Secretory immune deficiency is a commonly encountered disorder that arises from a variety of congenital, physiologic, or pathologic mechanisms. Infants normally have secretory IgA deficiency since IgA is produced in only very low amounts for the first few months of life. (This condition is remedied when the infants receive their mother's milk which contains secretory IgA.) Additionally, patients with selective IgA deficiency or common variable immunodeficiency also have a deficiency of IgA. Patients undergoing chemotherapy and radiation suffer the destruction of IgA producing plasma cells resulting in secondary secretory IgA deficiency. Further instances of acquired persistent secretory IgA deficiency occur, e.g., in bone marrow transplant recipients, and in acquired immunodeficiency due to HIV infection.
As is apparent from the effectiveness of mother's milk in overcoming secretory IgA deficiency in infants, oral administration of the antibody can provide therapeutic advantages. Human milk, and especially human colostrum, might provide the ideal form of immunoglobulin for oral use, but there are major difficulties in the procurement, preparation, sterilization, and standardization of this substance. In addition, there is the possibility that banked breast milk could transmit viral infections.
A few studies have been done to assess the oral use of commercially available pooled human serum immunoglobulin to reconstitute secretory immunity (see Table 1). While these studies report some success, the stability of serum immunoglobulin in the gastrointestinal tract is questionable because of proteolytic digestion of the unprotected serum immunoglobulins. Enzymes such as trypsin and pepsin attack serum immunoglobulins and render them ineffective against immunologically undesirable materials such as bacteria.
It is the object of the present invention to provide an oral pharmaceutical composition which can be made from pooled human serum immunoglobulin G or serum IgA that resists proteolytic digestion and thus a convenient means to reconstitute secretory immunity in patients with gastrointestinal immunodeficiency through the oral administration.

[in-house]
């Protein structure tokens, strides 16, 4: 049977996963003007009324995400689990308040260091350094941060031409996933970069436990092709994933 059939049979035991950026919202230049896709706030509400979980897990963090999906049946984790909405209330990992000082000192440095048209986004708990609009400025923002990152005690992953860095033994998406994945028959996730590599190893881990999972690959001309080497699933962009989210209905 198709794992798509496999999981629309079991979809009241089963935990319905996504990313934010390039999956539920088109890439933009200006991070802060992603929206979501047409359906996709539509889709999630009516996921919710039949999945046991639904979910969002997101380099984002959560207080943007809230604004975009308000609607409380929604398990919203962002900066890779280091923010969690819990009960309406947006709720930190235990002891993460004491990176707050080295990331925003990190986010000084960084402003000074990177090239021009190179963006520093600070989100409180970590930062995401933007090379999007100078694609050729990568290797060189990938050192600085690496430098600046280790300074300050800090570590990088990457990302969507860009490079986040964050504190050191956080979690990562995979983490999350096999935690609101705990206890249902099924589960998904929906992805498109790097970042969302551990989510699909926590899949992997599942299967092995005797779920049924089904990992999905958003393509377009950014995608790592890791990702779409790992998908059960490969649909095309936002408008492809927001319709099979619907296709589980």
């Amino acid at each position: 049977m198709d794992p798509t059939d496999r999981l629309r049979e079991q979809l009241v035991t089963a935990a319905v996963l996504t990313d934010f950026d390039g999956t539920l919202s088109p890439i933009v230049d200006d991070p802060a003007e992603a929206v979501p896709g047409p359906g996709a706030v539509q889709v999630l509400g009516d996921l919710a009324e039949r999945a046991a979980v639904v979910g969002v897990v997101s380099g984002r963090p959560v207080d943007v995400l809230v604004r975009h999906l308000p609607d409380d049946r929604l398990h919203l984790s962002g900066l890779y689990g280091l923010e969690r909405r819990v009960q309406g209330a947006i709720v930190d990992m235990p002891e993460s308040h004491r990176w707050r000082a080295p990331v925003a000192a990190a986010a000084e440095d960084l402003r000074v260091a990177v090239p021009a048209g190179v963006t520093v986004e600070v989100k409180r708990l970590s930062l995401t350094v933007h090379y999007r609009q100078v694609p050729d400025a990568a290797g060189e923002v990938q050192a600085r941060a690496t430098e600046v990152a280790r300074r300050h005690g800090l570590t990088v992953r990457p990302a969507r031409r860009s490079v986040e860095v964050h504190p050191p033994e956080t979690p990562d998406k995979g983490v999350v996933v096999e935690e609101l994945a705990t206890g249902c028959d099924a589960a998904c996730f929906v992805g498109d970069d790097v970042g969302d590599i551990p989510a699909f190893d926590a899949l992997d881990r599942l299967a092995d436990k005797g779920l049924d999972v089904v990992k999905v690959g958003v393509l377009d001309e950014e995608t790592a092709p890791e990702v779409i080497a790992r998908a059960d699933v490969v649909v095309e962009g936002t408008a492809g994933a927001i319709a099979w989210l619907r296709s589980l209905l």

Conjugates coupling poly(n-vinylpyrrolidone), glucosides, albumin, polyvinyl alcohol, carboxymethyl cellulose, amino acid polymers, polyacrylic acid, polymaleic acid, or preferably polyethylene glycol with serum immunoglobulins, such as immunoglobulin G exhibit substantial resistance to degradation by intestinal enzymes while retaining their immuno-activity. Thus, these immunoglobulin conjugates can be used as orally administered therapeutics to treat patients with gastrointestinal immunodeficiency to reconstitute secretory immunity. Preferred conjugates containing IgG are made by reacting activated PEG and IgG in ratios of from 1:5 to 1:1000 such that less than about 27% of the IgG lysine residues are bonded to the PEG. The conjugates are advantageously formulated into a pharmaceutical composition comprising the conjugate and a pharmaceutically acceptable oral carrier. Particularly for administration to infants, a preferred oral carrier is milk, or milk formulae.
FIG. 1A - illustrates the reduced abilities of PEG conjugate A, B, and C to bind to microtiter plates coated with antibody to compliment component C3c as compared to native IgG.
FIG. 1B - illustrates the reduced abilities of PEG conjugate D and E to bind to microtiter plates coated with antibody to complement component C3c, as compared to native IgG.
FIG. 1C - illustrates the reduced abilities of PEG conjugate F50 and F100 to bind to microtiter plates coated with antibody to complement component C3c, as compared to native IgG.
FIG. 2A - shows the susceptibility of unconjugated IgG to digestion by trypsin.
FIG. 2B - shows the reduced susceptibility of PEG-IgG conjugate A to digestion by trypsin.
FIG. 2C - shows the lack of susceptibility of PEG-IgG conjugate B to digestion by trypsin.
FIG. 2D - shows the lack of susceptibility of PEG-IgG conjugate D to digestion by trypsin.